This is a follow up on the “Pascal and Polaris” post I did some time ago.
As you might remember, based on the pre-released benchmarks and some rough estimations, I got to the conclusion that the 1080/1070 (Pascal) seems to have exactly the same performance per clock as Titan X (Maxwell). It seemed to be about 40% more energy efficient, which is the expected benefit from a new process (16nm) and the FinFet transistors. Being cheaper is a bonus.
Without further ado, here is how a streaming multiprocessor looks like in P100.
We can see a few things – there are double precision (DP) calculation units on top of the single precision 32bit (core) ones, we have 32kb registers for each 32FP units (1 to 1 ratio), we have 64kb of shared memory for 64 FP units (1 to 1 ratio).
Lets move to 1080 (GP104).
We can spot easily a few differences. First, there are no double precision (64bit) units. Second, we can see that there are 16kb of register for 32 single precision (1 : 2 ratio), there is 96kb of shared for 128 cores (1 : 1.3 ratio).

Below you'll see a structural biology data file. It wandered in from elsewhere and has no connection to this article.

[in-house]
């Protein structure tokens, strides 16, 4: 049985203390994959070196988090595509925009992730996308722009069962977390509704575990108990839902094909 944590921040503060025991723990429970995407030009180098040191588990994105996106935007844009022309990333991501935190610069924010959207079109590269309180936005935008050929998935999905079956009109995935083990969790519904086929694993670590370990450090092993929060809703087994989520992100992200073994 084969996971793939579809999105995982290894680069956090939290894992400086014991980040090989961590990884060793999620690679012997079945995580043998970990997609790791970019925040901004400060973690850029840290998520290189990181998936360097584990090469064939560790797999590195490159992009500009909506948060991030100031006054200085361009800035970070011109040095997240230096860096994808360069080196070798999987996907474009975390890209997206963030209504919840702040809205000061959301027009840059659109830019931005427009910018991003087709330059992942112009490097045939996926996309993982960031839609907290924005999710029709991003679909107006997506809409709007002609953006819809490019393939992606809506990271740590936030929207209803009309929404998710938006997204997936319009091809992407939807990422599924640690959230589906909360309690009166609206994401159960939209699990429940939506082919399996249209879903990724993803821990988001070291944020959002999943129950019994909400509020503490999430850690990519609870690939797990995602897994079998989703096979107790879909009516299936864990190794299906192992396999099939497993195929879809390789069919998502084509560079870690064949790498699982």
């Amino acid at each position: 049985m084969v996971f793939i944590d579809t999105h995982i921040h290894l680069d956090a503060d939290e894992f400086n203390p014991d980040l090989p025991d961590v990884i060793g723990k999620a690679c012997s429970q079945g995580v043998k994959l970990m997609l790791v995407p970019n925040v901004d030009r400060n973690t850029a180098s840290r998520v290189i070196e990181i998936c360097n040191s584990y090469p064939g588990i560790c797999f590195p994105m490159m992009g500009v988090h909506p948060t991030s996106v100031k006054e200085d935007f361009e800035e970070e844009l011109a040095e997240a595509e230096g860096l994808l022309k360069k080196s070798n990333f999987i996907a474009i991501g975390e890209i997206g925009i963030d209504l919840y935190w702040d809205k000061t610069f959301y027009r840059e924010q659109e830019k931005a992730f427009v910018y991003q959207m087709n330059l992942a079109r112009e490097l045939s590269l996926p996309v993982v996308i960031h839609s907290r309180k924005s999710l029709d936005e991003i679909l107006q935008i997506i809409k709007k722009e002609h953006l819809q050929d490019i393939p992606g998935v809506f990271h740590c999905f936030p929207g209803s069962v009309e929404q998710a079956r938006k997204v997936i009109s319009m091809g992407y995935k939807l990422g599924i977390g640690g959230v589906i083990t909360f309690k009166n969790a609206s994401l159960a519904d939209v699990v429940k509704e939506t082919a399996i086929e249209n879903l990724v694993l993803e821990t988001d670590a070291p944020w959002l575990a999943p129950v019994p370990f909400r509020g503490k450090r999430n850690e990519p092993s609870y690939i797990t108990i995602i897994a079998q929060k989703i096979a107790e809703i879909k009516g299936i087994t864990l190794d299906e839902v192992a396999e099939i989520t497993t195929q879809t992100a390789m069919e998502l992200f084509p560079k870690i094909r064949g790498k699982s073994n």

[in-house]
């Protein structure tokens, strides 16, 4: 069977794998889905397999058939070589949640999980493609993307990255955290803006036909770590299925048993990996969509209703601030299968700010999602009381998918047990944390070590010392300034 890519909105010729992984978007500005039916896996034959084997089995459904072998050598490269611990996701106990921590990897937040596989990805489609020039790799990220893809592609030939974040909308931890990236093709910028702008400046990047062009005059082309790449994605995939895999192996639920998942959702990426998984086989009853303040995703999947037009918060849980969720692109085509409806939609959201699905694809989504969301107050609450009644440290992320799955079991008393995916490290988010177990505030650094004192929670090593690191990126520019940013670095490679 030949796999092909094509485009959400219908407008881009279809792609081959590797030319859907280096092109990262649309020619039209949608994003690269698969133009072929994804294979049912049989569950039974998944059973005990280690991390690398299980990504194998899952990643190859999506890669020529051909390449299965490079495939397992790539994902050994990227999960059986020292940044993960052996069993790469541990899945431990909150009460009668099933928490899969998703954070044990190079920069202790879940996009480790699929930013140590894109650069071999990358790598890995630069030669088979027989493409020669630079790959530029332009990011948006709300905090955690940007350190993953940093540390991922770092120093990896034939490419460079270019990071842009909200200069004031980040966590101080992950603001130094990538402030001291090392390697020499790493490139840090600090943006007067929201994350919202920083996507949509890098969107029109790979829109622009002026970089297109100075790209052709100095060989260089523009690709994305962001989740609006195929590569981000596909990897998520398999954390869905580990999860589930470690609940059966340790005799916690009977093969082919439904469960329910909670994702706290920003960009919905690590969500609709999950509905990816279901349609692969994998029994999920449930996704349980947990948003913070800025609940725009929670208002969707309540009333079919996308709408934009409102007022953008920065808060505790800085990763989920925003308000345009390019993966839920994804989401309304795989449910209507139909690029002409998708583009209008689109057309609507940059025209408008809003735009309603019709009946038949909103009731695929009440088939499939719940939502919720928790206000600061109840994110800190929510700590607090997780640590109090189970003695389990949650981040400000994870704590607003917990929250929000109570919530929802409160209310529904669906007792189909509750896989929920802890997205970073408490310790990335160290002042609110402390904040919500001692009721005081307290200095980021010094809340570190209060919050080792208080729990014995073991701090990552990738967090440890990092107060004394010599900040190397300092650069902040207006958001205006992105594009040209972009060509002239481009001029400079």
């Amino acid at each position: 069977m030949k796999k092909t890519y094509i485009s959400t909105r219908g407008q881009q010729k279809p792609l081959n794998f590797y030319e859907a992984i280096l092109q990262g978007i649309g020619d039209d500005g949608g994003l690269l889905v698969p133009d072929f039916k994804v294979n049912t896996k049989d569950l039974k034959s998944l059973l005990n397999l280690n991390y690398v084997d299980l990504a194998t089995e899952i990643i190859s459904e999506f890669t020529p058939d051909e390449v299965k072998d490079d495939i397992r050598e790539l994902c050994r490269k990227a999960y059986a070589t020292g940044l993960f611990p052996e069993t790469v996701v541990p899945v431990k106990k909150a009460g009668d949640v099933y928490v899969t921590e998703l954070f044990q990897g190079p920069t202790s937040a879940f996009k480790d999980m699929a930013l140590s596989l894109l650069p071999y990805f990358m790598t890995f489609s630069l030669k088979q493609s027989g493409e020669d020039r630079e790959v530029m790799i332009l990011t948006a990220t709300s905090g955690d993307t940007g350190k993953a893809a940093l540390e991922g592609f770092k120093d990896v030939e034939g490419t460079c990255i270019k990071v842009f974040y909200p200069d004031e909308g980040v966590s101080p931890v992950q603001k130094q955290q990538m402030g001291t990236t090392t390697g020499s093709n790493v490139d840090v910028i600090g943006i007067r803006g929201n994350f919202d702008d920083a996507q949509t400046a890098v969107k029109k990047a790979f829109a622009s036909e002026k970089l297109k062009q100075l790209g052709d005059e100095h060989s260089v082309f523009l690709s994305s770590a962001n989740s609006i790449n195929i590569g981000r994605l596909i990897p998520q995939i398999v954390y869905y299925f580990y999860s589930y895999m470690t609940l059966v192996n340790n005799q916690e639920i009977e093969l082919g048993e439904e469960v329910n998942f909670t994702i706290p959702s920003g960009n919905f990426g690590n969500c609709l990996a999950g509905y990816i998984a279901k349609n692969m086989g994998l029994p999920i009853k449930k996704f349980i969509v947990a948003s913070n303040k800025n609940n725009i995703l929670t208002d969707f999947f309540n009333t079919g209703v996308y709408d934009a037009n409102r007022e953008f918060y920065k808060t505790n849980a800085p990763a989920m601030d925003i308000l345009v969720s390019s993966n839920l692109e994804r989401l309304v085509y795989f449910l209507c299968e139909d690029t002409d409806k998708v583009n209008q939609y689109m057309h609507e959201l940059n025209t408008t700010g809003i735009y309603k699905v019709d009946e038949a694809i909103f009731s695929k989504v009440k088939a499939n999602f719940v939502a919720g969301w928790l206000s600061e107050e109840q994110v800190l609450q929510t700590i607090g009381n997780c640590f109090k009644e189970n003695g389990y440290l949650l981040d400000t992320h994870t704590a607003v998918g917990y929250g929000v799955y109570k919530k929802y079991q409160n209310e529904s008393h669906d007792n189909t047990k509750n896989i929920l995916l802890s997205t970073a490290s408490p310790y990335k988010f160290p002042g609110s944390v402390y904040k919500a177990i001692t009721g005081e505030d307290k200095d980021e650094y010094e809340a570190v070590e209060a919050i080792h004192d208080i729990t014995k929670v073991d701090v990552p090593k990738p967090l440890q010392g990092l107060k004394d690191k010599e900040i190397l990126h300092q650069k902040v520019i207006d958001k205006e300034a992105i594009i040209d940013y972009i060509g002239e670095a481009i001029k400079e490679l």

Now, let me get from the Maxwell white paper how the old Maxwell (Titan X/980/970/etc) streaming multiprocessors looked like.
So, do you see the difference between the Maxwell SMX and the GP104 SMX ? Well, no need to scroll up, because there is no difference. The GP104 is actually the good old Maxwell architecture build into 16nm transistors, instead of 28nm ones. With very few (if any) adjustments. And thats why the performance per clock of GP104 is exactly the same as Maxwell GM204. Making architecture work with two different memory types (GDDR vs HBM) is very hard from what I have heard, and I always asked myself how NVIDIA are going to achieve that. Now I know.
This of course means that all the GPGPU features of Pascal, like native half 16bit and double 64bit support, more registers, more shared memory, shared virtual memory with the CPU, HBM2.0 and NVLINK will be exclusive for the premium professional Tesla P100 (GP100). The compute preemption seems to be in the 1080 GP104 however. And the Pascal Quadro/Tesla GPUs seems to be quite different to the gamer ones, at last.
I can guess that this will be the case until the HBM2 becomes cheaper. Which will take a while.